Turkish synagogue to reopen after government-funded restoration


(JTA) — The Great Synagogue of Edirne in Turkey will reopen following a five-year government-sponsored restoration.

The synagogue, which will be rededicated on Thursday, was rebuilt with $2.5 million of government funds that have restored its formerly collapsed domes and vibrant polychrome interior, Reuters reported. The restoration has taken place despite the fact that Edirne, near Turkey’s western border with Greece and Bulgaria, has only one part-time Jewish resident.

The resident, Rifat Mitrani, grew up in Edirne and married his wife in the synagogue, but he now only lives in the city during the week to look after his two supermarkets. He returns to his family in Istanbul for Shabbat, according to Reuters.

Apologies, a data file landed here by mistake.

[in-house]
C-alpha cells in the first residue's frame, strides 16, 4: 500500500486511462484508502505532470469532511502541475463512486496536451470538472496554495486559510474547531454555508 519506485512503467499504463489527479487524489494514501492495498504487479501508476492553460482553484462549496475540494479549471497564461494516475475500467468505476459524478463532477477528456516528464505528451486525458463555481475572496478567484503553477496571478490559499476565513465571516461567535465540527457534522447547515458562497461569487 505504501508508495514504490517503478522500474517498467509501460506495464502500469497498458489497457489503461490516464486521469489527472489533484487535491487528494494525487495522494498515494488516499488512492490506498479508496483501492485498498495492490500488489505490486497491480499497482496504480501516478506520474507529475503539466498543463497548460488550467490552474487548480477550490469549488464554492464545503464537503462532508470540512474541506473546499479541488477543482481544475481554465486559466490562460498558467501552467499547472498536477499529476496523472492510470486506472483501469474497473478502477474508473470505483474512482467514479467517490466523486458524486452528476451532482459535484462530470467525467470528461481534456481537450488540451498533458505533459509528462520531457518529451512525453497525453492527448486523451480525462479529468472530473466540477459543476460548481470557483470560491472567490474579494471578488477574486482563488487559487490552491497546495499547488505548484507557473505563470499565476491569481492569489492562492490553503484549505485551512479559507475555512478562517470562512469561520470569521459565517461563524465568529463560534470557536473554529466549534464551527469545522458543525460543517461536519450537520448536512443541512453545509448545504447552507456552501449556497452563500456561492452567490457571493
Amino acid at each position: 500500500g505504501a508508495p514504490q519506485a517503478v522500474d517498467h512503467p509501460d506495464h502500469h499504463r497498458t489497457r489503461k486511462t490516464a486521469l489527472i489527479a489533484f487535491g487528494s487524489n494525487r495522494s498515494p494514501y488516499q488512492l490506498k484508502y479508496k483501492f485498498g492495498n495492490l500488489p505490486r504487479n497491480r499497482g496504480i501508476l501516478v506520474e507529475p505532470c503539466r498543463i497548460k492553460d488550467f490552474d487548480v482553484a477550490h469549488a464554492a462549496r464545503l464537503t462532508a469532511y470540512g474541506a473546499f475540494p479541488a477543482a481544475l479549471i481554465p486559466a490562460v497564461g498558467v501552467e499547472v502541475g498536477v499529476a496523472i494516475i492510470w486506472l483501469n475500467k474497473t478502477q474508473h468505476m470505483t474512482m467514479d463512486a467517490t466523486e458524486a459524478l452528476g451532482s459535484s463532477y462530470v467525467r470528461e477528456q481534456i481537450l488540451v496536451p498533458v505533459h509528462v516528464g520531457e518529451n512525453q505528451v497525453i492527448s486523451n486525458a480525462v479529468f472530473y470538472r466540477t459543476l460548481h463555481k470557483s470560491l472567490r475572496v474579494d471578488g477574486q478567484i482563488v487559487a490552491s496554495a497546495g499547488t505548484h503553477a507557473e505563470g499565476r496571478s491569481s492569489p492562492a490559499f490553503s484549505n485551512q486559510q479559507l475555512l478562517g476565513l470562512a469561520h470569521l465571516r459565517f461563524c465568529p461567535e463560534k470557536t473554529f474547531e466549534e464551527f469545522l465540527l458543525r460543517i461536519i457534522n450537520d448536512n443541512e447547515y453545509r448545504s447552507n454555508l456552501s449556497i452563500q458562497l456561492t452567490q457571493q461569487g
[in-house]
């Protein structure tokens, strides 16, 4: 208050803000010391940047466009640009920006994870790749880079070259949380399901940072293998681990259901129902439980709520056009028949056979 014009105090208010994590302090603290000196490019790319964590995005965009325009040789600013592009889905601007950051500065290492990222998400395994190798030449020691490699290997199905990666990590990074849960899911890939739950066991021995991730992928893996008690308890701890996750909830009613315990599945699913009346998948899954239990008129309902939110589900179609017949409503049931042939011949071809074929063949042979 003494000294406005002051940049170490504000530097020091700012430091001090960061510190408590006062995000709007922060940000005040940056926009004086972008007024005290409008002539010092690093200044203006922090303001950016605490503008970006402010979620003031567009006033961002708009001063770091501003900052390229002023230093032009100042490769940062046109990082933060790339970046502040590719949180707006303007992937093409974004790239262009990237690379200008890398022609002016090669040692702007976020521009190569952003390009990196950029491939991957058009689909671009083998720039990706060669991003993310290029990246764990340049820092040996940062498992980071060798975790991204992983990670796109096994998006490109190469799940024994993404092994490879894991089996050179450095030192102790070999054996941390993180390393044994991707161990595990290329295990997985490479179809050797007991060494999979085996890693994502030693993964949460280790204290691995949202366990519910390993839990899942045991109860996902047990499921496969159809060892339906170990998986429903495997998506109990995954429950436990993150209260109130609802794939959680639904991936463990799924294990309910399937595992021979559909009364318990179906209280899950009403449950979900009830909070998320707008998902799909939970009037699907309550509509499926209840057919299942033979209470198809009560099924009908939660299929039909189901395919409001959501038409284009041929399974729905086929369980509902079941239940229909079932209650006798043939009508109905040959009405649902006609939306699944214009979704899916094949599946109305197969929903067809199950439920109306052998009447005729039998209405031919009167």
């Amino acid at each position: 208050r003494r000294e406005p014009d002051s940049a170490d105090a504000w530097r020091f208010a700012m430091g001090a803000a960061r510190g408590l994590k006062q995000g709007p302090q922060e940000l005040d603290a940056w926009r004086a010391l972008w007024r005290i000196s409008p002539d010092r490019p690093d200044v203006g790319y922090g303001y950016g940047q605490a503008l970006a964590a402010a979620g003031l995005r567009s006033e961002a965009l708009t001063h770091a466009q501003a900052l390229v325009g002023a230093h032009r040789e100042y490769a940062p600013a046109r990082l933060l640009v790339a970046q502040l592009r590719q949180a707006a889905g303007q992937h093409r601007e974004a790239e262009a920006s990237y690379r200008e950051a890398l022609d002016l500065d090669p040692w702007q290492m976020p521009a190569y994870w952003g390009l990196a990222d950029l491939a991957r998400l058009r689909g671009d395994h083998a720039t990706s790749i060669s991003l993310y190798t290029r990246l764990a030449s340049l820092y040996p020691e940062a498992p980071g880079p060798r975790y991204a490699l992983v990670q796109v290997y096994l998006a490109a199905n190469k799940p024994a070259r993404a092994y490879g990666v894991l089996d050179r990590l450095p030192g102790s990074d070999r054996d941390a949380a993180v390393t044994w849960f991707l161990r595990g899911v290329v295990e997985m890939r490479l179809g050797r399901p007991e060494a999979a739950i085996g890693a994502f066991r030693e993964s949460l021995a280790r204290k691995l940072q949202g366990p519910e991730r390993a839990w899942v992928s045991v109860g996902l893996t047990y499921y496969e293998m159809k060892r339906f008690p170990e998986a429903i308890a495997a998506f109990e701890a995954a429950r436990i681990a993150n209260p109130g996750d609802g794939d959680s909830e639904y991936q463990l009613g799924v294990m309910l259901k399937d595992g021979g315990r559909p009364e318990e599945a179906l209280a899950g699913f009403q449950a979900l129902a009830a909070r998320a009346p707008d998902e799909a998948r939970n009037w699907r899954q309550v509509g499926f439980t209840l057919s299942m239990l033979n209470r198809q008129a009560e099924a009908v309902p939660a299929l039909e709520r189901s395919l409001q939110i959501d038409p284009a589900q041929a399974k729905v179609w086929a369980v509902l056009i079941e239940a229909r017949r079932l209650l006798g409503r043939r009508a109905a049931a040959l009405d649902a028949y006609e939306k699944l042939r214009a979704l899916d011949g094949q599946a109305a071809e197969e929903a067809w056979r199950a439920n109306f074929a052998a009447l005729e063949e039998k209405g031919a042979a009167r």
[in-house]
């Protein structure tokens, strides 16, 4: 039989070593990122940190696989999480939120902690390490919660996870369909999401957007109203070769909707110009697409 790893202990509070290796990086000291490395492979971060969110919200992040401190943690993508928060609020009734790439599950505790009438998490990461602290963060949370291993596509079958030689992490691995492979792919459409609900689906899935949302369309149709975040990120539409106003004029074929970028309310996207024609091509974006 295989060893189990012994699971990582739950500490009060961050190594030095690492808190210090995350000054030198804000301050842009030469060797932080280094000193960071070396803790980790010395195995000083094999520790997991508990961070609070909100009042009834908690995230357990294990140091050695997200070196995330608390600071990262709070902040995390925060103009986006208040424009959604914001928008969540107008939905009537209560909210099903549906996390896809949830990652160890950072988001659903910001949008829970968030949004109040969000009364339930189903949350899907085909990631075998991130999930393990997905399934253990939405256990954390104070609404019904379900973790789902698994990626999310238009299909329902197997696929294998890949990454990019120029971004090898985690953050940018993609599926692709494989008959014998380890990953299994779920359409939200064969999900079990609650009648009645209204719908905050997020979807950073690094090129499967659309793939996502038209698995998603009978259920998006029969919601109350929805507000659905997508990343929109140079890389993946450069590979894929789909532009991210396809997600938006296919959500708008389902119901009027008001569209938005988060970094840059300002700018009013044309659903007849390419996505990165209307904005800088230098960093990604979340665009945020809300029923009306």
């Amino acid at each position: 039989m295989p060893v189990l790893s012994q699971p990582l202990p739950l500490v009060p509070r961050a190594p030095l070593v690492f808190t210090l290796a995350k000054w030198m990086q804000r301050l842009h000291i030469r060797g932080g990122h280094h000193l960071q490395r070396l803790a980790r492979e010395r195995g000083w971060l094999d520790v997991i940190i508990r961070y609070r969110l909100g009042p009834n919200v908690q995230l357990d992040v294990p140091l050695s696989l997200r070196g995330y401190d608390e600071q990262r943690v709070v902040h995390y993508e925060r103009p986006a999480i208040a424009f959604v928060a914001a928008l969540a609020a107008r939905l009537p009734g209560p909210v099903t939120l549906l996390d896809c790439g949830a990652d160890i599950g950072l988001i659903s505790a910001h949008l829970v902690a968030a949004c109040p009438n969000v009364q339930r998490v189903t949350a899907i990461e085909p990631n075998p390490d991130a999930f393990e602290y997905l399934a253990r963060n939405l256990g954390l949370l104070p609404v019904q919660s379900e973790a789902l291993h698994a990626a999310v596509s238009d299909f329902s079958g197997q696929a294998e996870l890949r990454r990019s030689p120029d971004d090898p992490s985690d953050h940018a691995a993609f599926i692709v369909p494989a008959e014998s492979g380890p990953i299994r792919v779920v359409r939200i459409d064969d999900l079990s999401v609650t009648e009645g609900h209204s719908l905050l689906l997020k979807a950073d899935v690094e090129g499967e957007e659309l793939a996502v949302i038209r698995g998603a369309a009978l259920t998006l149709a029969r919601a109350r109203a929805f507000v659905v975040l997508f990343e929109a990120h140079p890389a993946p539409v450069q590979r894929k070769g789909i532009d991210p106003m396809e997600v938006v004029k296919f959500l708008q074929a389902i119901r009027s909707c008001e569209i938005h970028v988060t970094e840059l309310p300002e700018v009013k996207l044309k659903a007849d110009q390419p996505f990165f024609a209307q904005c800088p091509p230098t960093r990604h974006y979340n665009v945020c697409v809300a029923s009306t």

The synagogue, built in 1907, was  closed in 1983. It was modeled originally after Vienna’s Leopoldstadter Tempel, which has since been destroyed, according to the Hurriyet Daily News.

Last November, the governor of Edirne threatened to reopen the building only as a museum and not as a synagogue, but he subsequently apologized for his remarks and backed down from his threat.

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